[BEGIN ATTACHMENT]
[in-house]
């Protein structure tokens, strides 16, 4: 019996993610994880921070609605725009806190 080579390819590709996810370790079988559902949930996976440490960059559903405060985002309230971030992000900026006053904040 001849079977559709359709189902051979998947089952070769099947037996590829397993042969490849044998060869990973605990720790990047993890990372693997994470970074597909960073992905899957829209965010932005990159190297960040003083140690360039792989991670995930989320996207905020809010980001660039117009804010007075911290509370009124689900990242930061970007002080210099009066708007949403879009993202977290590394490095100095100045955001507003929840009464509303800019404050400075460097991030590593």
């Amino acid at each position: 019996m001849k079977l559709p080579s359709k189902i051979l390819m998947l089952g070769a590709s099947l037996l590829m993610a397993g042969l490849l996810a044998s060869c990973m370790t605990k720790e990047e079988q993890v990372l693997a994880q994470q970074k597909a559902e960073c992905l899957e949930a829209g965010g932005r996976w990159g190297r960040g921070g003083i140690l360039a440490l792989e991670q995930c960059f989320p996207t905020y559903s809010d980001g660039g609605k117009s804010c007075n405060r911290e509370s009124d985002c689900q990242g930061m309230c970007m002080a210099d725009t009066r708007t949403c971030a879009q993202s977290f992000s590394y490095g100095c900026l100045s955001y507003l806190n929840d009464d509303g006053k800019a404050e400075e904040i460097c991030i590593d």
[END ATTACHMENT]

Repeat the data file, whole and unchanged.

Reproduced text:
[in-house]
């Protein structure tokens, strides 16, 4: 019996993610994880921070609605725009806190 080579390819590709996810370790079988559902949930996976440490960059559903405060985002309230971030992000900026006053904040 001849079977559709359709189902051979998947089952070769099947037996590829397993042969490849044998060869990973605990720790990047993890990372693997994470970074597909960073992905899957829209965010932005990159190297960040003083140690360039792989991670995930989320996207905020809010980001660039117009804010007075911290509370009124689900990242930061970007002080210099009066708007949403879009993202977290590394490095100095100045955001507003929840009464509303800019404050400075460097991030590593």
């Amino acid at each position: 019996m001849k079977l559709p080579s359709k189902i051979l390819m998947l089952g070769a590709s099947l037996l590829m993610a397993g042969l490849l996810a044998s060869c990973m370790t605990k720790e990047e079988q993890v990372l693997a994880q994470q970074k597909a559902e960073c992905l899957e949930a829209g965010g932005r996976w990159g190297r960040g921070g003083i140690l360039a440490l792989e991670q995930c960059f989320p996207t905020y559903s809010d980001g660039g609605k117009s804010c007075n405060r911290e509370s009124d985002c689900q990242g930061m309230c970007m002080a210099d725009t009066r708007t949403c971030a879009q993202s977290f992000s590394y490095g100095c900026l100045s955001y507003l806190n929840d009464d509303g006053k800019a404050e400075e904040i460097c991030i590593d």